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Publication numberUS8217567 B2
Publication typeGrant
Application numberUS 12/483,020
Publication dateJul 10, 2012
Filing dateJun 11, 2009
Priority dateJun 11, 2009
Fee statusPaid
Also published asCN102459990A, CN102459990B, EP2440837A1, US9074737, US20100314996, US20120243222, WO2010144356A1
Publication number12483020, 483020, US 8217567 B2, US 8217567B2, US-B2-8217567, US8217567 B2, US8217567B2
InventorsAntony P. Van de Ven, Gerald H. Negley
Original AssigneeCree, Inc.
Export CitationBiBTeX, EndNote, RefMan
External Links: USPTO, USPTO Assignment, Espacenet
Hot light emitting diode (LED) lighting systems
US 8217567 B2
Abstract
LED lighting systems operate their LED above a junction temperature of 85° C. and space apart from the LED, components of the LED lighting system that reduce an expected lifetime of the LED lighting system to less than 25,000 hours as a result of operating the LED above the junction temperature of 85° C. Accordingly, the LED itself may be driven hotter than is conventionally the case, without impacting its lifetime. By allowing the LED to operate hotter, reduced heat sinking may be needed for the LED itself, which can decrease the cost, size and/or complexity of the thermal management system for the LED lighting system and/or can allow a thermal budget for the LED lighting system to be used elsewhere. Related structures are also described.
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Claims(15)
1. A Light Emitting Diode (LED) lighting system comprising:
an unpackaged LED die that is devoid of encapsulant directly thereon;
a power supply that is electrically connected to the unpackaged LED die and that is configured to bias the unpackaged LED die so as to allow a junction temperature of the unpackaged LED die above 85° C.; and
a wavelength conversion material that is spaced apart from the unpackaged LED die and that is configured to downconvert at least some of the light that is emitted by the unpackaged LED die, so as to provide an expected L70 lifetime of the LED lighting system of at least 25,000 hours.
2. An LED lighting system according to claim 1 wherein the power supply is spaced apart from the unpackaged LED die.
3. An LED lighting system according to claim 2 further comprising a transparent bulb and a screw-type base at the base of the bulb, wherein the unpackaged LED die is located within the bulb, the power supply is located within the base and the wavelength conversion material is on the transparent bulb.
4. An LED lighting system according to claim 1 wherein the junction temperature that is above 85° C. is above 125° C.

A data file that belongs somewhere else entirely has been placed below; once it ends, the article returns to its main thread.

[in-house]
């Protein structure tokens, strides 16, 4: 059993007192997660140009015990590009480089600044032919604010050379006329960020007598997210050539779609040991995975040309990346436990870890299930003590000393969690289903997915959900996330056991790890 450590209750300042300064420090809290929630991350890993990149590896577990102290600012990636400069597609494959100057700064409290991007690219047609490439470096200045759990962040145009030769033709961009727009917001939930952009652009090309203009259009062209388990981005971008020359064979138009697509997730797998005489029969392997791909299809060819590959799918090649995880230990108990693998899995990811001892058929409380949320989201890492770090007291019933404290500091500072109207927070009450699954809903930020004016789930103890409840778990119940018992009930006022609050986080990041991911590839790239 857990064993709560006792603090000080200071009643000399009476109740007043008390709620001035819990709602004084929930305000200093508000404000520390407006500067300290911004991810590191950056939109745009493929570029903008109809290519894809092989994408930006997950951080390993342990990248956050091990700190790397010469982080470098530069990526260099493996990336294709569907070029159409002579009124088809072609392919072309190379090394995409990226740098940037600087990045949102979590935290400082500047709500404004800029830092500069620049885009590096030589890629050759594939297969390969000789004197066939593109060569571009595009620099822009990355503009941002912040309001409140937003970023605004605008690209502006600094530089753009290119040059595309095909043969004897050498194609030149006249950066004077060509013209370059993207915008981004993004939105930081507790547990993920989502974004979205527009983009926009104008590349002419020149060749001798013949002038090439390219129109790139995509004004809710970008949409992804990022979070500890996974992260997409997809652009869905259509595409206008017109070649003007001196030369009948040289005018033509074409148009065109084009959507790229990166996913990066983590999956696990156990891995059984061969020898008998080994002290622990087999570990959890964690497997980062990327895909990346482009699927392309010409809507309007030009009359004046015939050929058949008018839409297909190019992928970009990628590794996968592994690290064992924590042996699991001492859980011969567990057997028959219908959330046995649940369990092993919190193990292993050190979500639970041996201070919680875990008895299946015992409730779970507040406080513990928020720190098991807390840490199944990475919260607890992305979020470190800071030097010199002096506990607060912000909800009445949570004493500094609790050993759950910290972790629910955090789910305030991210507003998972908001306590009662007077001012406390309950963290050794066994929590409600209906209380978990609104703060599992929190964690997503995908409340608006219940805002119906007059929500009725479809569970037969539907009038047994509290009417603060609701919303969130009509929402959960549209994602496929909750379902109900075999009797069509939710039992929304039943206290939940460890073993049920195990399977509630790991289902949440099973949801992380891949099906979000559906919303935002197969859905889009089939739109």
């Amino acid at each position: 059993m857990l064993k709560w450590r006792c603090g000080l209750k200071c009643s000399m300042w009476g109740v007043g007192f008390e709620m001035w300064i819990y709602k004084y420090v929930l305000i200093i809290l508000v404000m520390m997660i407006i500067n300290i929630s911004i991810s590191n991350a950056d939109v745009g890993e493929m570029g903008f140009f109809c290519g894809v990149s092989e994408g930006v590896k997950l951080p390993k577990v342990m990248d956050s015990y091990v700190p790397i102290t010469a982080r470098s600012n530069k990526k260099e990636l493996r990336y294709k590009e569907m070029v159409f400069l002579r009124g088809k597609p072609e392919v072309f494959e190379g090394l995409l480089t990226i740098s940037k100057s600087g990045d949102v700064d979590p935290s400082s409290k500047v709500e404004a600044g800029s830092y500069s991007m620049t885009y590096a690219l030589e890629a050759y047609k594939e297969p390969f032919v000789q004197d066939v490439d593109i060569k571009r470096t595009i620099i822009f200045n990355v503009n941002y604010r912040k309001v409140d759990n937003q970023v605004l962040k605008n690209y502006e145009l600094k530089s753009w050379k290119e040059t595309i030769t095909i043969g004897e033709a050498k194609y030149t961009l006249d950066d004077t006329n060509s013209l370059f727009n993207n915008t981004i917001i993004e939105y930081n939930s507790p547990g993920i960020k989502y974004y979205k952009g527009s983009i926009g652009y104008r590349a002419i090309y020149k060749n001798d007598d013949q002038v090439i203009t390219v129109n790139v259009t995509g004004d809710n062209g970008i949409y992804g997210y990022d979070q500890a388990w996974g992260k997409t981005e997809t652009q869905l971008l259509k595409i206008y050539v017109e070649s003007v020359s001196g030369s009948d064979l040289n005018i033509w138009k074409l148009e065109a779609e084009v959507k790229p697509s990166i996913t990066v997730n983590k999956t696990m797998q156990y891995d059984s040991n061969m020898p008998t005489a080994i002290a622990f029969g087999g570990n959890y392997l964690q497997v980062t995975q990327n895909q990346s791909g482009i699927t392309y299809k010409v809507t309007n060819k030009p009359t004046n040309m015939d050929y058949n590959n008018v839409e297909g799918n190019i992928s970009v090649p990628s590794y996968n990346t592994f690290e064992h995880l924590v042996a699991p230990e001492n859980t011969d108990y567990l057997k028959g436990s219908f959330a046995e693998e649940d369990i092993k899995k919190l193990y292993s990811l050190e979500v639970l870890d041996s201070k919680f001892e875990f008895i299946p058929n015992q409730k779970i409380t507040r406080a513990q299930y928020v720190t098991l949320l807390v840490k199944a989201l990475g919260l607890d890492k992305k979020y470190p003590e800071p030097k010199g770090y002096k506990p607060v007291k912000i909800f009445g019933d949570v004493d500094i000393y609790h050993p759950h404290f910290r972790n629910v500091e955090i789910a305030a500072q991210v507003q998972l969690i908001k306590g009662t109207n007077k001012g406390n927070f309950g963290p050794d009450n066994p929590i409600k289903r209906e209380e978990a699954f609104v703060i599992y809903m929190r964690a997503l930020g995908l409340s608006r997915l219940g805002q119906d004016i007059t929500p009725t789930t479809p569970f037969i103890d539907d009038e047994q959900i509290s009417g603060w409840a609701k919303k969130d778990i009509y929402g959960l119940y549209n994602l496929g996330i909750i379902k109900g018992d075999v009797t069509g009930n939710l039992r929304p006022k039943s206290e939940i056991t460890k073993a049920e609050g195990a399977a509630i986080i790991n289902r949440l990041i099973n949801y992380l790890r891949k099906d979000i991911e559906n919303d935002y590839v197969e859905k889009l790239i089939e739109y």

5. An LED lighting system according to claim 1 wherein the junction temperature that is above 85° C. is between 160° C. and 200° C.
6. An LED lighting system according to claim 1 wherein the unpackaged LED die includes an outer layer comprising silicon nitride and/or aluminum oxide.
7. An LED lighting system according to claim 1 wherein the unpackaged LED die is devoid of silicone-based and epoxy-based encapsulant thereon.
8. An LED lighting system according to claim 1 wherein the expected L70 lifetime of the LED lighting system is at least 50,000 hours.
9. An LED lighting system according to claim 1 wherein the unpackaged LED die is devoid of an encapsulant thereon having carbon-carbon double bonds.
10. An LED lighting system according to claim 1 wherein the unpackaged LED die is devoid of a heat sink thermally coupled thereto.
11. An LED lighting system according to claim 10 wherein the power supply includes a heat sink thermally coupled thereto.
12. An LED lighting system according to claim 11 wherein the heat sink comprises fins.
13. An LED lighting system according to claim 3 wherein the bulb includes a heat sink thermally coupled to the power supply.
14. A Light Emitting Diode (LED) lighting system comprising:
an unpackaged LED die that is devoid of encapsulant directly thereon;
a power supply that is electrically connected to the unpackaged LED die and that is configured to bias the unpackaged LED die so as to allow a junction temperature of the unpackaged LED die above 85° C.; and
a wavelength conversion material that is spaced apart from the unpackaged LED die and that is configured to downconvert at least some of the light that is emitted by the unpackaged LED die, so as to provide an expected L70 lifetime of the LED lighting system of at least 25,000 hours;
wherein the unpackaged LED die comprises a blue unpackaged LED die and the LED lighting system further comprises a red LED, wherein the LED lighting system comprises a thermal management structure that provides greater thermal dissipation for the red LED than for the blue unpackaged LED die.